From the President. William Cronon Sep 1, Eighty years have passed since a young Cambridge don named Herbert Butterfield published in a slender volume entitled The Whig Interpretation of History. What exactly this curious phrase meant was not immediately clear, since it had never before appeared in print. As Carl Becker rather grumpily remarked in one of the very few reviews anyone ever wrote about the book—the American Historical Review gave it no notice at all—"The phrase may have an accepted meaning in England; but, so far as I know, it has none elsewhere.
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Butterfield turned increasingly to historiography and man's developing view of the past. Butterfield was a devout Christian and reflected at length on Christian influences in historical perspectives. Butterfield thought that individual personalities were more important than great systems of government or economics in historical study. His Christian beliefs in personal sin, salvation and providence were a great influence in his writings, a fact he freely admitted.
At the same time, Butterfield's early works emphasized the limits of a historian's moral conclusions, "If history can do anything it is to remind us that all our judgments are merely relative to time and circumstance".
Butterfield was born in Oxenhope in Yorkshire and was raised a devout Methodist , which he remained for life. Despite his humble origins, receiving his education at the Trade and Grammar School in Keighley , in he won a scholarship to study at Peterhouse, Cambridge , graduating with a BA in , followed by an MA four years later. Butterfield was a fellow at Cambridge from —79 and in the s, he was a fellow of the Institute for Advanced Study in Princeton, New Jersey.
Butterfield served as editor of the Cambridge Historical Journal from to and was knighted in Butterfield's main interests were historiography , the history of science , 18th century constitutional history, Christianity and history as well as the theory of international politics.
As a deeply religious Protestant, Butterfield was highly concerned with religious issues, but he did not believe that historians could uncover the hand of God in history.
At the height of the Cold War , he warned that conflicts between self-righteous value systems could be catastrophic:. Butterfield's book, The Whig Interpretation of History , became a classic for history students and is still widely read. The " Whig interpretation of history " is now a general label applied to various historical interpretations.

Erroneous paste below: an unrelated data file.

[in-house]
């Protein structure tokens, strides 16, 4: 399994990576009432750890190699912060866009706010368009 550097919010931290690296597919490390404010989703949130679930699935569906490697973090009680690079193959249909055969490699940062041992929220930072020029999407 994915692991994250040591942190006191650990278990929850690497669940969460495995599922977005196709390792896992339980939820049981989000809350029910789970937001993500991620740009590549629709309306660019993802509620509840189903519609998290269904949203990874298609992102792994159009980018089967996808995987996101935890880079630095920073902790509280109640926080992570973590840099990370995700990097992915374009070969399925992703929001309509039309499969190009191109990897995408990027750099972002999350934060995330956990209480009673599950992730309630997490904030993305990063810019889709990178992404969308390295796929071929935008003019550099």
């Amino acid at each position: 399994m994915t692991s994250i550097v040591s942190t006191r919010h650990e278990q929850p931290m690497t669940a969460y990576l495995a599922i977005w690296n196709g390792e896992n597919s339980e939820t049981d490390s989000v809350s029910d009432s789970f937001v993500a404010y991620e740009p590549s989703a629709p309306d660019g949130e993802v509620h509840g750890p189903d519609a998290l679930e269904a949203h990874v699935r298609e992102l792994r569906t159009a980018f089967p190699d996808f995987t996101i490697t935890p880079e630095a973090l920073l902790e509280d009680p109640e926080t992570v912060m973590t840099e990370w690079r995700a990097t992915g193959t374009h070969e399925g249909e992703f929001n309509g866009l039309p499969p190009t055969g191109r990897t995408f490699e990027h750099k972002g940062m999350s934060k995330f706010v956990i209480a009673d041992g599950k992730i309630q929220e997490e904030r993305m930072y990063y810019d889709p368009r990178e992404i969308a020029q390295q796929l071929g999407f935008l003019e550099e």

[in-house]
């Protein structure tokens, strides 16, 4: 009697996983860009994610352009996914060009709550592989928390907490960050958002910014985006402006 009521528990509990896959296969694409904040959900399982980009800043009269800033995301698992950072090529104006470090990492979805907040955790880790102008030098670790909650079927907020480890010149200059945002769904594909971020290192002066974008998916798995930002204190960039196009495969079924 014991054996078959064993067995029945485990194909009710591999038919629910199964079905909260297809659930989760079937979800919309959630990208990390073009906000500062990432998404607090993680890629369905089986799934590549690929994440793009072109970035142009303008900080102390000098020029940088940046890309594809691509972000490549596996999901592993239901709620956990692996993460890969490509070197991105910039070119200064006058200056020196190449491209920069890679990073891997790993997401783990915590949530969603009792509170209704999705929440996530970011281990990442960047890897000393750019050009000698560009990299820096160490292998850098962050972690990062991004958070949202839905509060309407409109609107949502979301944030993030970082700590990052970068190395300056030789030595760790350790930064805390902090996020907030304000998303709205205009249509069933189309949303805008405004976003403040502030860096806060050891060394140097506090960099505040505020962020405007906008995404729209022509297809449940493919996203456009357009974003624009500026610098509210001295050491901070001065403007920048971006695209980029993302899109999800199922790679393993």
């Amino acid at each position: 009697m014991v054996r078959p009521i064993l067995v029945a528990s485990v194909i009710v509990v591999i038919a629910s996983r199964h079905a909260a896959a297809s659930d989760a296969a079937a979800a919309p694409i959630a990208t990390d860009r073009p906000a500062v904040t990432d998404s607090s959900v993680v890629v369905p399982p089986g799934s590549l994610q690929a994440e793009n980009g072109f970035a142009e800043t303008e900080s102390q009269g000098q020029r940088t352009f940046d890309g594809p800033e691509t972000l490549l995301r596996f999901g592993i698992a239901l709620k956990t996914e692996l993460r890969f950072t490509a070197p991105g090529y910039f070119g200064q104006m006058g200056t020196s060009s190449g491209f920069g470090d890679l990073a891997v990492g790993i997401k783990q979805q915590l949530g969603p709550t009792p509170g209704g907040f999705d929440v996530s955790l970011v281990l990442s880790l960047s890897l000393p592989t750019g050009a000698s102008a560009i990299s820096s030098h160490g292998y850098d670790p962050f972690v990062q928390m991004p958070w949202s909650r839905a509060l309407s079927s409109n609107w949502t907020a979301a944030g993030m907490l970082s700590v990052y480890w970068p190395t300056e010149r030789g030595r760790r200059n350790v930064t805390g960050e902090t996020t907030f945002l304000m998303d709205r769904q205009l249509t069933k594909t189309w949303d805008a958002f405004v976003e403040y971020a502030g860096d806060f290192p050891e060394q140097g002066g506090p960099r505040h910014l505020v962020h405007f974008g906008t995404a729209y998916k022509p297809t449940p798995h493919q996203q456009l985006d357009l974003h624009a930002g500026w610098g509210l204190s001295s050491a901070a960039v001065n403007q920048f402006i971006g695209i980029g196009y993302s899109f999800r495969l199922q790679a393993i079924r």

Butterfield found the Whig interpretation of history objectionable, because it warps the past to see it in terms of the issues of the present and attempts to squeeze the contending forces of the past into a form that reminds us of ourselves. Butterfield argued that the historian must seek the ability to see events as they were perceived by those who lived through them. Butterfield wrote that "Whiggishness" is too handy a "rule of thumb He also wrote about how simple pick-and-choose history misses the point, "Very strange bridges are used to make the passage from one state of things to another; we may lose sight of them in our surveys of general history, but their discovery is the glory of historical research.
History is not the study of origins; rather it is the analysis of all the mediations by which the past was turned into our present". We are all of us exultant and unrepentant whigs. Those who, perhaps in the misguided austerity of youth, wish to drive out that whig interpretation, that particular thesis which controls our abridgment of English history, are sweeping a room which humanly speaking cannot long remain empty.
They are opening the door for seven devils which, precisely because they are newcomers, are bound to be worse than the first. We, on the other hand, will not dream of wishing it away, but will rejoice in an interpretation of the past which has grown up with us, has grown up with the history itself, and has helped to make the history The whig interpretation came at exactly the crucial moment and, whatever it may have done to our history, it had a wonderful effect on English politics Butterfield's book Christianity and History , asks if history provides answers to the meaning of life, answering in the negative: .